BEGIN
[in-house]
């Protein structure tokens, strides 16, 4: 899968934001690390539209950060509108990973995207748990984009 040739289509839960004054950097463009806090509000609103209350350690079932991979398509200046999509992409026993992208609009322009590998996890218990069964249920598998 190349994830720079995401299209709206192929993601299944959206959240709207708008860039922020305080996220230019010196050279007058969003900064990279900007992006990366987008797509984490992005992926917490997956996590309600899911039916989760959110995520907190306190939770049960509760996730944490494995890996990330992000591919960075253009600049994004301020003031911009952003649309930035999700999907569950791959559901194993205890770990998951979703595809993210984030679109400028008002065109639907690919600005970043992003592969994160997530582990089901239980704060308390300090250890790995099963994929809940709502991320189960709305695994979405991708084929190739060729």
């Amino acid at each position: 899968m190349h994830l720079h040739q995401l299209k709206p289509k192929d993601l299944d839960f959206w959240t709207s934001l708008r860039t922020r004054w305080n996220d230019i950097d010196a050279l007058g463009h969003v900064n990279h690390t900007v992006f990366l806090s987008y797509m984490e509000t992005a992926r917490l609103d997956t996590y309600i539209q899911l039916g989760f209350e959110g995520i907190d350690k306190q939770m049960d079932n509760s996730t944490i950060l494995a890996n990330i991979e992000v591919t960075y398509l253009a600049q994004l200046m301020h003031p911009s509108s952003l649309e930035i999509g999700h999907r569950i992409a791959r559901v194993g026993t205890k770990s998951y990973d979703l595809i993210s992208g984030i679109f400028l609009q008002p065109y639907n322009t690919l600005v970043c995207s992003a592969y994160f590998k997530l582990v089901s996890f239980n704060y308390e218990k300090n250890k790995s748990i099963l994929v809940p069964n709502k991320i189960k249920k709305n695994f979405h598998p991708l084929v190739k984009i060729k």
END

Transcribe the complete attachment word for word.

[in-house]
């Protein structure tokens, strides 16, 4: 899968934001690390539209950060509108990973995207748990984009 040739289509839960004054950097463009806090509000609103209350350690079932991979398509200046999509992409026993992208609009322009590998996890218990069964249920598998 190349994830720079995401299209709206192929993601299944959206959240709207708008860039922020305080996220230019010196050279007058969003900064990279900007992006990366987008797509984490992005992926917490997956996590309600899911039916989760959110995520907190306190939770049960509760996730944490494995890996990330992000591919960075253009600049994004301020003031911009952003649309930035999700999907569950791959559901194993205890770990998951979703595809993210984030679109400028008002065109639907690919600005970043992003592969994160997530582990089901239980704060308390300090250890790995099963994929809940709502991320189960709305695994979405991708084929190739060729």
């Amino acid at each position: 899968m190349h994830l720079h040739q995401l299209k709206p289509k192929d993601l299944d839960f959206w959240t709207s934001l708008r860039t922020r004054w305080n996220d230019i950097d010196a050279l007058g463009h969003v900064n990279h690390t900007v992006f990366l806090s987008y797509m984490e509000t992005a992926r917490l609103d997956t996590y309600i539209q899911l039916g989760f209350e959110g995520i907190d350690k306190q939770m049960d079932n509760s996730t944490i950060l494995a890996n990330i991979e992000v591919t960075y398509l253009a600049q994004l200046m301020h003031p911009s509108s952003l649309e930035i999509g999700h999907r569950i992409a791959r559901v194993g026993t205890k770990s998951y990973d979703l595809i993210s992208g984030i679109f400028l609009q008002p065109y639907n322009t690919l600005v970043c995207s992003a592969y994160f590998k997530l582990v089901s996890f239980n704060y308390e218990k300090n250890k790995s748990i099963l994929v809940p069964n709502k991320i189960k249920k709305n695994f979405h598998p991708l084929v190739k984009i060729k």